The report to the Higher Education Funding Council proposes that only those departments which receive top ratings for research should receive funding for postgraduate research students.
The proposals from Professor Martin Harris, vice chancellor of Manchester University, will be unpopular with some of the new universities, former polytechnics, who are trying to build up their research strengths but lag behind older universities. And they follow a report last month saying that research funds should be concentrated in a few universities because of the shortage of government funds.
Later this year the funding council, which grades universities for research and distributes funds accordingly, will decide whether the bulk of research money should go to a "premier" division of universities.
The proportion of postgraduate students in British universities has increased from 13 per cent of the total student population in 1979 to 21 per cent two years ago. Many postgraduates come from overseas and Professor Harris recommends that universities should still be free to recruit postgraduates by charging additional fees. Only a minority of postgraduate students are carrying out research. Most are doing taught degrees such as Master's.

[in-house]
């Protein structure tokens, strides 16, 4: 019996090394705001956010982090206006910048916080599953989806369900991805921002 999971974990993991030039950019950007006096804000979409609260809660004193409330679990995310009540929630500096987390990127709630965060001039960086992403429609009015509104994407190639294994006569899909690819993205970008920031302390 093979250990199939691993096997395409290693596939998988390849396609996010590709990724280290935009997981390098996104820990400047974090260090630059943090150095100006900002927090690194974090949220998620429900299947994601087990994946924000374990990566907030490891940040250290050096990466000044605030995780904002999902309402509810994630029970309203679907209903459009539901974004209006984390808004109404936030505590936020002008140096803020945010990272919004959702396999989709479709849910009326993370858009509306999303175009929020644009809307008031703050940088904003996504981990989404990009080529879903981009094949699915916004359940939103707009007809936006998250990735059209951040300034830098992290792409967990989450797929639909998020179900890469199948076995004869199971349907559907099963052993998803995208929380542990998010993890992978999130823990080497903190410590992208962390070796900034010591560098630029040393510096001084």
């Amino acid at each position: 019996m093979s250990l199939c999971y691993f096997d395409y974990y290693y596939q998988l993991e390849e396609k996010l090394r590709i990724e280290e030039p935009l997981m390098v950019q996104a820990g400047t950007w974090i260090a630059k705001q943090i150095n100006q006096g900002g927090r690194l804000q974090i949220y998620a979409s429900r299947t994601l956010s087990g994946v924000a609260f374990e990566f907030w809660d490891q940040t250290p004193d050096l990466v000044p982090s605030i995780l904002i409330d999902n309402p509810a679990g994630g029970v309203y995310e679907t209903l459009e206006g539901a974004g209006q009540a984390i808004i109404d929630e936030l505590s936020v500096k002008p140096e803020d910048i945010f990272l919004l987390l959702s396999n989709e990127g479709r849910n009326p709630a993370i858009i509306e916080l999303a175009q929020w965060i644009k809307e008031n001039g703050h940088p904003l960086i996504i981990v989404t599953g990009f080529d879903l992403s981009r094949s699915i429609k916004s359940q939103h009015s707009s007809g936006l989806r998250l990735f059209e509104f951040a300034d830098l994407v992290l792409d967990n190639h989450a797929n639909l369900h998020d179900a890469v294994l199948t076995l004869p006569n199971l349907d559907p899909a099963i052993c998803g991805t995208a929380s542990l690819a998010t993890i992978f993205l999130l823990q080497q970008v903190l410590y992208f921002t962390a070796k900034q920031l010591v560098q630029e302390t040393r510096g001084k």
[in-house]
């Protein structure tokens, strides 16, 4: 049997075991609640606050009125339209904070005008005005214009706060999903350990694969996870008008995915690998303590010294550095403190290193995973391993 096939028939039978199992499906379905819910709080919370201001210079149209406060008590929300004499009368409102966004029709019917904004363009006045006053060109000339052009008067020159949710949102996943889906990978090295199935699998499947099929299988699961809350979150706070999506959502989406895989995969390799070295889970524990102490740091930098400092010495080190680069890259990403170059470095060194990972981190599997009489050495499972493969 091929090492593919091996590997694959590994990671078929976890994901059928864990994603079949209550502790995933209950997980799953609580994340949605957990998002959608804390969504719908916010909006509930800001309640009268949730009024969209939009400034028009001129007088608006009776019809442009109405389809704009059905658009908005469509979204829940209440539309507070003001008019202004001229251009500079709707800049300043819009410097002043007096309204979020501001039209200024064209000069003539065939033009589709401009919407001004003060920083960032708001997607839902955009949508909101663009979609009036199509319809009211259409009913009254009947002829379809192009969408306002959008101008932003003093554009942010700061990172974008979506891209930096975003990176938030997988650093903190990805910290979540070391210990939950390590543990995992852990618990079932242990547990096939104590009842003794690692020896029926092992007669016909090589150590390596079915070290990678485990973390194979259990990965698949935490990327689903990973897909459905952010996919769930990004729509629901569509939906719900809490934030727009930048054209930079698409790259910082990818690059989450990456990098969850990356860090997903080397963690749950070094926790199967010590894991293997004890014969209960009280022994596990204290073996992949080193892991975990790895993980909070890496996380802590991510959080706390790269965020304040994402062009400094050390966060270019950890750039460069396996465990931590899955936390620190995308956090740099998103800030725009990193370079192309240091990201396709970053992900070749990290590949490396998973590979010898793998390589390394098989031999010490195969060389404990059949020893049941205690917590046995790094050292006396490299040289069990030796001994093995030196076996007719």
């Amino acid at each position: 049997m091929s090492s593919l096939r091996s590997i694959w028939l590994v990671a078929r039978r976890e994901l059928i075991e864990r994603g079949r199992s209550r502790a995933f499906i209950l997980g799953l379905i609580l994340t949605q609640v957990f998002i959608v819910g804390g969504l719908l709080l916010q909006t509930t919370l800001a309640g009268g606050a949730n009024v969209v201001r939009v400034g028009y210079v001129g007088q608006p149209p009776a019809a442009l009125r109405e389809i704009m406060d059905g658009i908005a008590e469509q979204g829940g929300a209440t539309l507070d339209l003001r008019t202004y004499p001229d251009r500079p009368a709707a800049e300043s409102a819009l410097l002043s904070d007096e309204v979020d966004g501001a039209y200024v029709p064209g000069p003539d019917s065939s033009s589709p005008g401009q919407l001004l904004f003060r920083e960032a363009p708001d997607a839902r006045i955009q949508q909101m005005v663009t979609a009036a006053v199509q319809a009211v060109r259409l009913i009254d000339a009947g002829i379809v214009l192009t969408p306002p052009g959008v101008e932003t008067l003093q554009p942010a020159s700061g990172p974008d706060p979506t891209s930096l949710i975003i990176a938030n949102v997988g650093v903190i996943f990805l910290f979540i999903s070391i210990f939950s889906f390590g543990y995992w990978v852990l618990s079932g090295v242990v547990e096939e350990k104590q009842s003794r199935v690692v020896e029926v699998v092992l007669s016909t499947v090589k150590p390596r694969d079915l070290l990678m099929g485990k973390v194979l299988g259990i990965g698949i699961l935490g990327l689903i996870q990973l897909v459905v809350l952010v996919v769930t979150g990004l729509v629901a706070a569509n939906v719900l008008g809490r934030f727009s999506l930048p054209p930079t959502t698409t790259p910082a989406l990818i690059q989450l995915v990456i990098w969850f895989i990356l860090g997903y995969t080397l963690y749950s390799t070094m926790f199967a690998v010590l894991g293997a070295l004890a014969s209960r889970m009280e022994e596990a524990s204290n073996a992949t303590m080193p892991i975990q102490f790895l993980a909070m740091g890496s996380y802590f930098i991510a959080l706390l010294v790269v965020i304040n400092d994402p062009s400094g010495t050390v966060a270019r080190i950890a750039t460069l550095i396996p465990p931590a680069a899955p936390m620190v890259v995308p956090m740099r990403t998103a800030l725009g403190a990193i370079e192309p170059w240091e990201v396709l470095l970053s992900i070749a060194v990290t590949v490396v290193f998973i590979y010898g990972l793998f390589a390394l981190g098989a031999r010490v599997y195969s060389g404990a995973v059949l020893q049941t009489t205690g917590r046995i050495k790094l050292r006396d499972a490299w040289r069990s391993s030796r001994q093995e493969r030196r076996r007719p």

The report says that postgraduate qualifications differ widely in standard: some are equivalent only to first degrees.
Professor Harris said that there was "substantial evidence" that the rapid expansion in taught postgraduate courses had led to "widespread confusion at home and overseas." He believed there should be standardised descriptions of courses and accurate descriptions might become a condition of funding.
"Provision of high-quality postgraduate education is of central importance to a highly skilled workforce and vital to the UK's position in international markets," he said. "The report concentrates on how postgraduate education can best be funded and organised in the years ahead." The report says there should be no further transfer of funds from undergraduates to postgraduates.
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